Chicago’s Music Row and Motor Row

My mother and Grandmother used to play so my parents bought their Kimball piano in 1946. I, too, took lessons as a child and played for many years on the same piano. Today, I still have the piano that I sometimes play though it is clearly out of tune and the ivory keys are chipping. Between Adams and Van Buren, on Wabash in the South Loop, it used to be known as “Music Row”. Nearby, my parents purchased their Kimball on Jackson which is now the DePaul Law School. Kimball’s robust business declined in the 1950’s even though they were a giant when it came to pianos and organs. If tuned, my Kimball consolette is probably worth a fortune.

Also on Music Row, according to Antique Piano Shop, The Steger Piano Company was established in 1879 by John V. Steger.  In 1892, the company was established as The Steger & Sons Piano Manufacturing Company. John Steger left Chicago and founded the nearby town of Steger, Illinois, in order to establish the Steger piano factory there.

Across the street was the Lyon and Healy, established in 1864 as a sheet music shop still headquartered in Chicago. By the end of the 19th century, they manufactured musical instruments. Harps, guitars, mandolins, banjos, and brass and percussion instruments. Founded by George Lyons and Patrick Healy, their harps are probably the most popular played by professional musicians including the Chicago Symphony orchestra; considered the best in craftmanship.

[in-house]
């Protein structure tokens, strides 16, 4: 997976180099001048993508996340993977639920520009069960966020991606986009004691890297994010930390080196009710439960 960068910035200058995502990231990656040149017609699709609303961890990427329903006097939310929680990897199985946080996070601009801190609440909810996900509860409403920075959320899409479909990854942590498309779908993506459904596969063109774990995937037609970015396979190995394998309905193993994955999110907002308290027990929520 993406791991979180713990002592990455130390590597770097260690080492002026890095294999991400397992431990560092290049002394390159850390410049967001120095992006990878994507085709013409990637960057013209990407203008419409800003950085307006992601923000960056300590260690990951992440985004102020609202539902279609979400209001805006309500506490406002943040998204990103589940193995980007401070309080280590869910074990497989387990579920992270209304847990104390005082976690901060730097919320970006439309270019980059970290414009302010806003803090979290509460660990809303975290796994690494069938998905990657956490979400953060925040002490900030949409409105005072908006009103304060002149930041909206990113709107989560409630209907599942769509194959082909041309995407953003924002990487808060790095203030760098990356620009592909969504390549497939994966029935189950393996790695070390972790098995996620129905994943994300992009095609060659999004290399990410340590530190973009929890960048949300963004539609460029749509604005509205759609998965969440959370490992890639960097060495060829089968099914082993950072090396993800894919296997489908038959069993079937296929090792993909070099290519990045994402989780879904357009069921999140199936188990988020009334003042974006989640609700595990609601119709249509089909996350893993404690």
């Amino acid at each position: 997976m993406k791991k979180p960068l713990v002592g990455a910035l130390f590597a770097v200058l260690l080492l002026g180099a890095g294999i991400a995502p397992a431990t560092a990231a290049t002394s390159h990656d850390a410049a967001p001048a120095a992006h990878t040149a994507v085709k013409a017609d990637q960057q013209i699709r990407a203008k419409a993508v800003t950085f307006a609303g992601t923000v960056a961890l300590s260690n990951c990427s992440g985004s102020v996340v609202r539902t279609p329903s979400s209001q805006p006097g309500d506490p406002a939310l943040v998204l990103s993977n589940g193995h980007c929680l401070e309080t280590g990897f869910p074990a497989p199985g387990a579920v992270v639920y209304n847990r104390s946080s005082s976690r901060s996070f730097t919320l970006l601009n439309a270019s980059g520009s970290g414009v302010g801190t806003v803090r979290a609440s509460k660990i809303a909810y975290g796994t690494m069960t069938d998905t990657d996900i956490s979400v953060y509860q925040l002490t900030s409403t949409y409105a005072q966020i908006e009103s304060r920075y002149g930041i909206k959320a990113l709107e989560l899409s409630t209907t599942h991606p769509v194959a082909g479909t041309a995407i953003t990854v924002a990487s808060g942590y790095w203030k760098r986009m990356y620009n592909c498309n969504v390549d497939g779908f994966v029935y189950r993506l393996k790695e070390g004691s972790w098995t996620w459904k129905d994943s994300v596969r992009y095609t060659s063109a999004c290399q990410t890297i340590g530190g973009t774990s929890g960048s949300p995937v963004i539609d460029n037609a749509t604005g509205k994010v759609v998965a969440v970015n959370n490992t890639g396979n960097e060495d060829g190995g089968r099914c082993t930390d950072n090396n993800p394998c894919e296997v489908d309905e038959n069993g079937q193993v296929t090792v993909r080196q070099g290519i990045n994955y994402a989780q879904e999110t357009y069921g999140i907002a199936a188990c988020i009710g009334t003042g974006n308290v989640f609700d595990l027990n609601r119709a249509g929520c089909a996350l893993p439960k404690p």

Motor Row was directly west of McCormick Place Convention Center including buildings on Michigan Avenue between 2200 and 2500 south and others at approximately 2200 Indiana Ave and Wabash. The district was established between 1905 and 1936 where hundreds of vehicles were sold and repaired. Old autos such as Hudson and Pierce Arrow were available and showcased in rooms on Motor Row. Over 50 buildings occupied the area and stretched over a mile; the most illustrious automobile neighborhood.

The City of Chicago designated the strip for redevelopment as a new entertainment and dining district in McCormick Place area.  Check out the new Motor Row. The former showrooms of Ford, Buick, Cadillac, Hudson, Locomobile, Marmon, are being redeveloped into theater, restaurant, bar, nightclubs, hotel and retail storefronts. Though not sure how Covid has created problems, Motor Row now offers a wonderful working class brewery, Windy City Playhouse as well as a variety of upscale restaurants and bars; a new way to celebrate the New Year.

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